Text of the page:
Instead of kissing we're just going to make finger guns at each other.
Not sure how widespread this is; but, the local universities (US) are starting Fall semester earlier (Aug). Then, when students leave for Thanksgiving break, they do not return until Spring semester starts in Jan. They don't want students to interact with so many people from all over, during the long Thanksgiving weekend; then, return to spread anything.
Plus, those who have to travel far, don't have to return for the short time frame between Thanksgiving and Christmas. Seems like a long-term beneficial shift for all, that should be considered permanent.
Similar to the year-round schooling, the big chunk of "summer break" is slimmed down.
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Work... Many office jobs will be done remotely.
This. Businesses will see that they no longer need giant buildings and parking structures to support work that basically amounts to a few emails and some excel or word docs.
I think we'll value the time spent in person with family and friends a whole lot more. I haven't seen my parents or siblings or nieces or nephews since Christmas and likely won't until (if?) this whole thing mercifully ends. I daydream all the time about what it will be like to see them all again. I surely won't be squandering that time distracted by scrolling through social media on my stupid phone.
No to Real Estate.
Our law firm is now counting the days until our office space lease is up (649). We've all been forced to work remotely for 4 months which has convinced us we don't need space. We'll likely give back about 1/2 of our floor, and convert the rest into small video-conf conference rooms and hoteling our individual office spaces, instead of the individual 100 to 200 sq ft offices we have now.
Don't invest in commercial real estate...
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Calling in sick will become calling in via Google Hangouts 😢.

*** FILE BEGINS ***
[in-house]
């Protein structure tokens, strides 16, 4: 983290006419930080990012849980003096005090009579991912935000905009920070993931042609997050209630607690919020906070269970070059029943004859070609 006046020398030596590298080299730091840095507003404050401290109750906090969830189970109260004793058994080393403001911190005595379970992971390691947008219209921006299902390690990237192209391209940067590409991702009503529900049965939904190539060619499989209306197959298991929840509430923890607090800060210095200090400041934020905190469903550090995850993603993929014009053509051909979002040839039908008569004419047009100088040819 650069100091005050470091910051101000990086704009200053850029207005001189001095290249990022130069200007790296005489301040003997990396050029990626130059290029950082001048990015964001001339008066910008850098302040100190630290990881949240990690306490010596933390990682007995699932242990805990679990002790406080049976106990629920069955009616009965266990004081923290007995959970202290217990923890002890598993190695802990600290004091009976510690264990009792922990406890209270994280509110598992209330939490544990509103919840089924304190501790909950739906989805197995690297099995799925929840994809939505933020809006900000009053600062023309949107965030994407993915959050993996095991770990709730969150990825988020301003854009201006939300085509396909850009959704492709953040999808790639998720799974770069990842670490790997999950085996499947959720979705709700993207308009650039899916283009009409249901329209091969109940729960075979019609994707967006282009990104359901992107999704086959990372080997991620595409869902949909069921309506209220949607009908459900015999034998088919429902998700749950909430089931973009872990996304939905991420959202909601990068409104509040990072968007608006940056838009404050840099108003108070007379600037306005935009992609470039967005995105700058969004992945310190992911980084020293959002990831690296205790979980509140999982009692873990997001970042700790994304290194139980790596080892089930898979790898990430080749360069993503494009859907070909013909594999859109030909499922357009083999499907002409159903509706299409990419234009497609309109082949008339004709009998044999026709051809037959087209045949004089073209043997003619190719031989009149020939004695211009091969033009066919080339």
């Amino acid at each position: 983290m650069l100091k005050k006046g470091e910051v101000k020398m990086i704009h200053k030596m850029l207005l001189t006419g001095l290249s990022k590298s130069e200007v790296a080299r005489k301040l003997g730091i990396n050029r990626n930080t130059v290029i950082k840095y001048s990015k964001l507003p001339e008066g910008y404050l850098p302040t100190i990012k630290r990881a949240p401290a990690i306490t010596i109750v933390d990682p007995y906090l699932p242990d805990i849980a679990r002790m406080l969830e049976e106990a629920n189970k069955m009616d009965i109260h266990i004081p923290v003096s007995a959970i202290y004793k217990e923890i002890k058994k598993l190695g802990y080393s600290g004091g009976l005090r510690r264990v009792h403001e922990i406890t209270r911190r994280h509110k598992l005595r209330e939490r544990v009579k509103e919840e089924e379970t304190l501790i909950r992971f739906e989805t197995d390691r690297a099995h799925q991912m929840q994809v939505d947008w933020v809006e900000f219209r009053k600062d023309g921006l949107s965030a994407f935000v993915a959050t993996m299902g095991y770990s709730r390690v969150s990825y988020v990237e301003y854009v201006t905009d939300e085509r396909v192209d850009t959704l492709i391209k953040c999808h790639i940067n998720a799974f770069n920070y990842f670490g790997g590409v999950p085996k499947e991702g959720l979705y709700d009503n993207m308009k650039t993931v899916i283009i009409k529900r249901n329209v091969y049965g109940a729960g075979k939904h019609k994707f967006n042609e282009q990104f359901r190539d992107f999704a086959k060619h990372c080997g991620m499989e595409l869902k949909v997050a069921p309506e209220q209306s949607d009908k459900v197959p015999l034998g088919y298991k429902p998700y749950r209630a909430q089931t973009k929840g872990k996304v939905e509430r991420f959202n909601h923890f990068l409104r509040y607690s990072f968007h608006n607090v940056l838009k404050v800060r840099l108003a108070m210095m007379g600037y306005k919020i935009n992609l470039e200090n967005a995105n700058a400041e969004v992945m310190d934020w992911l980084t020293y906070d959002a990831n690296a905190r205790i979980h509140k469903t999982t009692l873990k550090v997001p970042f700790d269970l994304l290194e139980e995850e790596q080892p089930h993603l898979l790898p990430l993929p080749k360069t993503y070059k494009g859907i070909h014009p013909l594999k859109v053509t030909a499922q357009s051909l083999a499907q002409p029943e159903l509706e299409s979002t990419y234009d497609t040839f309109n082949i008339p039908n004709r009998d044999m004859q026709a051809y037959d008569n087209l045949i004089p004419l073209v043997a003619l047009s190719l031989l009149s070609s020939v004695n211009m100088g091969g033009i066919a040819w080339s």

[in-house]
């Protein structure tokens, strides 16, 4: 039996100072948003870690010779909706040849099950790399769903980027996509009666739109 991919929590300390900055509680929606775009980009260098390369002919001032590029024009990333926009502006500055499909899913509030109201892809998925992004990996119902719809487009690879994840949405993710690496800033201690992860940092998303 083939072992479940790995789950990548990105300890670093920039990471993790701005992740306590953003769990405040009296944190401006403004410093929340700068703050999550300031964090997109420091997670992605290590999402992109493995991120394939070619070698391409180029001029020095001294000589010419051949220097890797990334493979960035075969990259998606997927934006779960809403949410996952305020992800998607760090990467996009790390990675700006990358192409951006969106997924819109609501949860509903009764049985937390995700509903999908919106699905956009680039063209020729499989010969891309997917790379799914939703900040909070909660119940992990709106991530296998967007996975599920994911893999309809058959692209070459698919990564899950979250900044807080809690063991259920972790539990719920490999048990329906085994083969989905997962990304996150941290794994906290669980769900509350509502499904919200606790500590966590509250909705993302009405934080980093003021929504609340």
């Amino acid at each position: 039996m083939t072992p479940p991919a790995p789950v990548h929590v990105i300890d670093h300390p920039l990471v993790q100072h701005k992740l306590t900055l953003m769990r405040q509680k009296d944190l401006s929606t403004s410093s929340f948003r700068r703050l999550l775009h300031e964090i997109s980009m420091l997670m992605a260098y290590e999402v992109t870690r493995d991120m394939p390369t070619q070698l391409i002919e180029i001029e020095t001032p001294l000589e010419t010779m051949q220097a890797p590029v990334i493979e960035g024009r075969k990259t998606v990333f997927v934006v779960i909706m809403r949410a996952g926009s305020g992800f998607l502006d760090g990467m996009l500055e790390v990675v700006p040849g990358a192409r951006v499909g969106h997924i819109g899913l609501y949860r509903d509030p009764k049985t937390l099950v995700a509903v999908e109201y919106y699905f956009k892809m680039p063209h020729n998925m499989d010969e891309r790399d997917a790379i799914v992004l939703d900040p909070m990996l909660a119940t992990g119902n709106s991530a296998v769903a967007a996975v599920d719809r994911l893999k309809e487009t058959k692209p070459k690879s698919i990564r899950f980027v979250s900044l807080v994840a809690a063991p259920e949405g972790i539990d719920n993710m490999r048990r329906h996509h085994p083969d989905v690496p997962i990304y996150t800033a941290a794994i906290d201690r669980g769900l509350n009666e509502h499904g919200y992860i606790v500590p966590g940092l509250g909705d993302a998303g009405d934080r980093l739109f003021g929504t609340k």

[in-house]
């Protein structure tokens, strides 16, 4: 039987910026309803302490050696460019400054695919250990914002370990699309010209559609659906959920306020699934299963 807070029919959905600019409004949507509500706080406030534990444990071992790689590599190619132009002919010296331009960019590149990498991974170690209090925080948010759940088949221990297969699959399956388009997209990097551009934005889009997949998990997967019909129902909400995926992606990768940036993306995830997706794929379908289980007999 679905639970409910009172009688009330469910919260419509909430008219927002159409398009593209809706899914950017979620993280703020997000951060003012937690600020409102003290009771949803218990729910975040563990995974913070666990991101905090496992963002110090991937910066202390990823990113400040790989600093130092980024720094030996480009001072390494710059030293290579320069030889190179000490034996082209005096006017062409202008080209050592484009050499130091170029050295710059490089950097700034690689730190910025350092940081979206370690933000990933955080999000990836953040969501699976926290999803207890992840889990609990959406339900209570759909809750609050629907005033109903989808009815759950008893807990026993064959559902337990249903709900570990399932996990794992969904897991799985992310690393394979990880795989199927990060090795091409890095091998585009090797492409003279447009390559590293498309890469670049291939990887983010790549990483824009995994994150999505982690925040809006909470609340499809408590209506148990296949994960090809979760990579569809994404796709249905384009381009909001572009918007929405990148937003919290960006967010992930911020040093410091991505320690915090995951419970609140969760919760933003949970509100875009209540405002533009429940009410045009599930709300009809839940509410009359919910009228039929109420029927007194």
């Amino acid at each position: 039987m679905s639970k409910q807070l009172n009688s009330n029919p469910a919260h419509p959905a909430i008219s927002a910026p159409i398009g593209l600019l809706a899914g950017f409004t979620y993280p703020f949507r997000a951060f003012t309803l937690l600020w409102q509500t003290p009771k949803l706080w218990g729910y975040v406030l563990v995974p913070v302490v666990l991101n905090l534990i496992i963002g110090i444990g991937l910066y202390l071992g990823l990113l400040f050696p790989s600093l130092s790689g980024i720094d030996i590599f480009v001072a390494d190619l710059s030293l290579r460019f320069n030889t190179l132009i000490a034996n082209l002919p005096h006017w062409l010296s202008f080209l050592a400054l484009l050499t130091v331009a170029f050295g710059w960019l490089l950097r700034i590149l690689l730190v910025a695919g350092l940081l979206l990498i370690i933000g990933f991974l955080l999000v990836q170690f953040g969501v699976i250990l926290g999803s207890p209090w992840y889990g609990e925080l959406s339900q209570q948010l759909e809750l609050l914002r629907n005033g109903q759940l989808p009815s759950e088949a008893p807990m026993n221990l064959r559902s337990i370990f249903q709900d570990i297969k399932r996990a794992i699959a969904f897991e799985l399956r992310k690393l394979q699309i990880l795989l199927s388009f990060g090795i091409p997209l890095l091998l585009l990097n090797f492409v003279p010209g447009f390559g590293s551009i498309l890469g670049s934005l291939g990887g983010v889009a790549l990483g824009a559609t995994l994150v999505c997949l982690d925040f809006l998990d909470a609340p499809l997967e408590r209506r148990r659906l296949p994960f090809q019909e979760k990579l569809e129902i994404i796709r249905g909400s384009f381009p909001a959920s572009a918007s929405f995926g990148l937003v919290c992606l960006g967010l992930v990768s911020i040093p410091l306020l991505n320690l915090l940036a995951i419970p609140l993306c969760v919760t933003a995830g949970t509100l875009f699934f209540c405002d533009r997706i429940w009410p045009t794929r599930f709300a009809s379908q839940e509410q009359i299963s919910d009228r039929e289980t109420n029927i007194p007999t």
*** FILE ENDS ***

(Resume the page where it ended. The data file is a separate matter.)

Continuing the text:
It can't be. Or at least no changes from pre-pandemic. If you're on PTO or sick leave, you're off. That said, I've worked important events (outages, planned major projects, etc..) while severely sick, as I'm sure many of us have.
Remote work will be more mainstream, so needing to live close to work will no longer be as desirable, causing inflated home prices in major tech metro areas to deflate.
Home delivery services like Amazon and Instacart will mean less time spent shopping.
Malls which were already on the decline will start closing down completely.
Business travel will decline as virtual meetings become normal.
Housing with home offices/video production studios and high speed internet will be important selling features.
Tech Days Ahead.
The pandemic has made this very clear that many of activities that require you to go outside are non essential. technology has grown up to fill that gap very well. I think technology will play a big role in this transition.
Can anyone imagine what would have happened if this thing arrived 10 or 15 years ago? The Western world would be torpedoed.
Before the pandemic I could go to an "upscale" buffet and tell myself everybody else was being hygienic.
I love buffet. But I will never eat at a buffet again in my life.
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My sleep schedule.
Can confirm. It's 4:30 AM and I haven't slept.
Hopefully the view of the work week. 4 day weeks are overdue and having the permanent option to work from home 1 or 2 days should be a thing
Not gonna happen soon though.
The 40 hour, 5 day work week has been proven many times to do more harm than not. Well for corporate M-F roles anyway. We still gotta have people doing service things but they still need a more appropriate work schedule
But then someone's going to fuss that they have to pay more to employees per hour (this is an issue across a lot of jobs tbh, not just entry level hourly gigs).
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JC Penney's is legit about to go under.
There's a lot of brick and mortar stores that could disappear by this time next year. Sears, Bed Bath and Beyond, Macy's, Best Buy. Malls are going to empty of most of their anchor retailers.